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A Computer Made From DNA Can Compute the Square Root of 900

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DNA molecule

The DNA biocomputing system was demonstrated through the development of a 10-bit square root logic circuit.

A computer made from strands of DNA in a test tube can calculate the square root of numbers up to 900.

Chunlei Guo at the University of Rochester and colleagues developed a computer that uses 32 strands of DNA to store and process information. It can calculate the square root of square numbers 1, 4, 9, 16, 25 and so on up to 900.

The DNA computer uses a process known as hybridization, which occurs when two strands of DNA attach together to form double-stranded DNA.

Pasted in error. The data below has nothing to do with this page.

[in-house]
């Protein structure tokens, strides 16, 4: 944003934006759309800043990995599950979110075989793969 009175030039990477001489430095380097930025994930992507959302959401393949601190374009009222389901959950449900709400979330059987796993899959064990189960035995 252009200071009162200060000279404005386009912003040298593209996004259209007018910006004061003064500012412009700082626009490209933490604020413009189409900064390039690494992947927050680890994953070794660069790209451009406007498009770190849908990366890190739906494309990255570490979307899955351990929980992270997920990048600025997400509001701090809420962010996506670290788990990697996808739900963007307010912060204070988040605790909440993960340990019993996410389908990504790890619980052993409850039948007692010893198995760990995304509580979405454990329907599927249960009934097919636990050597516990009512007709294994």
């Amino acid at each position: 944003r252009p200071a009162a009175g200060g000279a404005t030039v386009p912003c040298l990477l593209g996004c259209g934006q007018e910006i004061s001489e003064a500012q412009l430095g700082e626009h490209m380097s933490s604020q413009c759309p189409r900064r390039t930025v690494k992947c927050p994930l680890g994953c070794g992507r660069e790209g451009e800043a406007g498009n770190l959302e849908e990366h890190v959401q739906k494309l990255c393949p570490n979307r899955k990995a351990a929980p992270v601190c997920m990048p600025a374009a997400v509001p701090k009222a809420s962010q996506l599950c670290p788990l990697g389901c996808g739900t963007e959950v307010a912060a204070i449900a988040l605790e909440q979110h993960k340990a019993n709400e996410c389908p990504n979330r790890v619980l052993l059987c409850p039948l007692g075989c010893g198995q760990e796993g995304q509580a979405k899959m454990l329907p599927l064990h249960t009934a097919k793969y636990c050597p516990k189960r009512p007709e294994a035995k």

The DNA computer could help to develop more complex computing circuits, says Guo. "DNA computing is still in its infancy, but holds great promise for solving problems that are too difficult or even impossible to handle by current silicon-based computers," he says.

The research is described in "Programmable DNA Nanoindicator‐Based Platform for Large‐Scale Square Root Logic Biocomputing," published in the journal Small.

From New Scientist
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